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The Rising Cost of Complying with the Federal Income Tax

2 min readBy: Wendy P. Warcholik, Ph.D., J. Scott Moody, Scott Hodge

Download Special Report No. 138

Special Report No. 138

Executive SummaryIn 2005, taxA tax is a mandatory payment or charge collected by local, state, and national governments from individuals or businesses to cover the costs of general government services, goods, and activities. payers will pay roughly $1.2 trillion in federal income taxes. But America’s tax burden is more than just the amount of tax paid. It also includes the cost of complying with federal taxes, including tax planning, paperwork and other hassles caused by tax complexity.

In the last century the cost of tax compliance has grown tremendously. This is due partly to the inherent difficulty of taxing income, but also because of growing non-economic demands lawmakers place on the tax code. As Congress debates the tax reform recommendations of the President’s Advisory Panel on Federal Tax Reform, Members should address this growing compliance burden, and work to reduce it through tax simplification and reform.

In 2005 individuals, businesses and nonprofits will spend an estimated 6 billion hours complying with the federal income tax code, with an estimated compliance cost of over $265.1 billion. This amounts to imposing a 22-cent tax compliance surcharge for every dollar the income tax system collects. Projections show that by 2015 the compliance cost will grow to $482.7 billion.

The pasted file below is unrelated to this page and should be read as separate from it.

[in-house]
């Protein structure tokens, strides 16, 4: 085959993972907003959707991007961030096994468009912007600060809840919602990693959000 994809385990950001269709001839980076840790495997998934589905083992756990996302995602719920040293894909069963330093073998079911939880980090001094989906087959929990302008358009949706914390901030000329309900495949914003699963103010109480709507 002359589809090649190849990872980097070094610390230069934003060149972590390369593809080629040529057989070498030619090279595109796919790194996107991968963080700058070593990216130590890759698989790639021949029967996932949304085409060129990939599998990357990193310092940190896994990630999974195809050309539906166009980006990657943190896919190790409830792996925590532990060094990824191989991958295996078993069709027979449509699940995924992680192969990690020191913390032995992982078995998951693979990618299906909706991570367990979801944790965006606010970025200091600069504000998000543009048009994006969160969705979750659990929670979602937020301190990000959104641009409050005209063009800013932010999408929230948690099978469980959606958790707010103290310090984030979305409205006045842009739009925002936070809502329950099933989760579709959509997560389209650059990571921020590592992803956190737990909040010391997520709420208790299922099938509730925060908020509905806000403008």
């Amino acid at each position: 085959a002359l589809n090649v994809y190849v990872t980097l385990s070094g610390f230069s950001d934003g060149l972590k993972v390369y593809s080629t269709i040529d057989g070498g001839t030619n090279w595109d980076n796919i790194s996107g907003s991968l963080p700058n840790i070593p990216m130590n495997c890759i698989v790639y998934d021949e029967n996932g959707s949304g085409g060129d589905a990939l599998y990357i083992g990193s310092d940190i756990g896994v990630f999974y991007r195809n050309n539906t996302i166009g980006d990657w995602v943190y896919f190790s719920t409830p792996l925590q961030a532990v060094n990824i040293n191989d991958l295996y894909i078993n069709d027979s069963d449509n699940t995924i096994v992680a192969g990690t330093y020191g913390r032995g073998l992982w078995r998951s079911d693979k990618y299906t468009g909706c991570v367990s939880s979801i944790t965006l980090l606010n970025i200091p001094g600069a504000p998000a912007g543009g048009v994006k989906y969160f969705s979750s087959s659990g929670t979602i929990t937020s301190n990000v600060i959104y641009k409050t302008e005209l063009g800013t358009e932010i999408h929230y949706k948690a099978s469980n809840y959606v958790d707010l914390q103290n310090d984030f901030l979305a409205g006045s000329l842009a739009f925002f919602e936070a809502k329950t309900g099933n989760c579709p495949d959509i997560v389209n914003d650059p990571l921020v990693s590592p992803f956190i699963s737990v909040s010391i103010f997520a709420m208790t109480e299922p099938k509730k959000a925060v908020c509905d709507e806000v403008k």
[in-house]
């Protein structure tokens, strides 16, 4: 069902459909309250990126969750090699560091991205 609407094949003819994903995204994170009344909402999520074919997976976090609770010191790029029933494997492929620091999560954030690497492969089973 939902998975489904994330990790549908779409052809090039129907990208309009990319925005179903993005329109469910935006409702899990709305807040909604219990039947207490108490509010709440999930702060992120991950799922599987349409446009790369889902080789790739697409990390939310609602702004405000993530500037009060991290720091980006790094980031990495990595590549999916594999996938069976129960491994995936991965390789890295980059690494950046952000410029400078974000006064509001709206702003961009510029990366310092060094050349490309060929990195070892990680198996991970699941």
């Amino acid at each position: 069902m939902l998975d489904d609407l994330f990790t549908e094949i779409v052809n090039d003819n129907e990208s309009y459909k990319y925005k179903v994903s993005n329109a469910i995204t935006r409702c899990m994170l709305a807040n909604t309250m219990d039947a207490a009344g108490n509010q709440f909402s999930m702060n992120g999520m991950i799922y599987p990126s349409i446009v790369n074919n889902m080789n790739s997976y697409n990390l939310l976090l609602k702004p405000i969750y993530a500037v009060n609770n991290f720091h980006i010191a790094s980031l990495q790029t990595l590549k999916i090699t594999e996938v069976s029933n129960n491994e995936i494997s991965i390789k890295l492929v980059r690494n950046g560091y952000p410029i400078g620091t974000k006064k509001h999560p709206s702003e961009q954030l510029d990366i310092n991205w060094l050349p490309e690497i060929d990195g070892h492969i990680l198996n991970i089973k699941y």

The burden of tax compliance does not fall evenly on taxpayers. It varies by type of taxpayer, income level and state. In 2005, businesses will bear the majority of tax compliance costs, totaling nearly $148 billion or 56 percent of total compliance costs. Compliance costs for individuals will be $111 billion or 42 percent, and non-profits will bear nearly $7 billion or 2.5 percent of the total.

When examined by income level, compliance cost is found to be highly regressive, taking a larger toll on low-income taxpayers as a percentage of income than high-income taxpayers. On the low end, taxpayers with adjusted gross incomeFor individuals, gross income is the total pre-tax earnings from wages, tips, investments, interest, and other forms of income and is also referred to as “gross pay.” For businesses, gross income is total revenue minus cost of goods sold and is also known as “gross profit” or “gross margin.” (AGI) under $20,000 incur a compliance cost equal to 5.9 percent of income while the compliance cost incurred by taxpayers with AGI over $200,000 amounts to just 0.5 percent of income.

State-by-state estimates of the 2005 federal compliance cost also vary widely because state populations and economies differ so significantly. On a per capita basis, Wyoming ($1,242), Delaware ($1,181) and Colorado ($1,167) face the highest compliance cost while Mississippi ($658), West Virginia ($689), and Tennessee ($705) face the lowest. Measured per $1,000 of income, Montana ($38), Utah ($37), and Wyoming ($33) face the highest compliance cost while California ($19), Connecticut ($20) and Massachusetts ($21) face the lowest.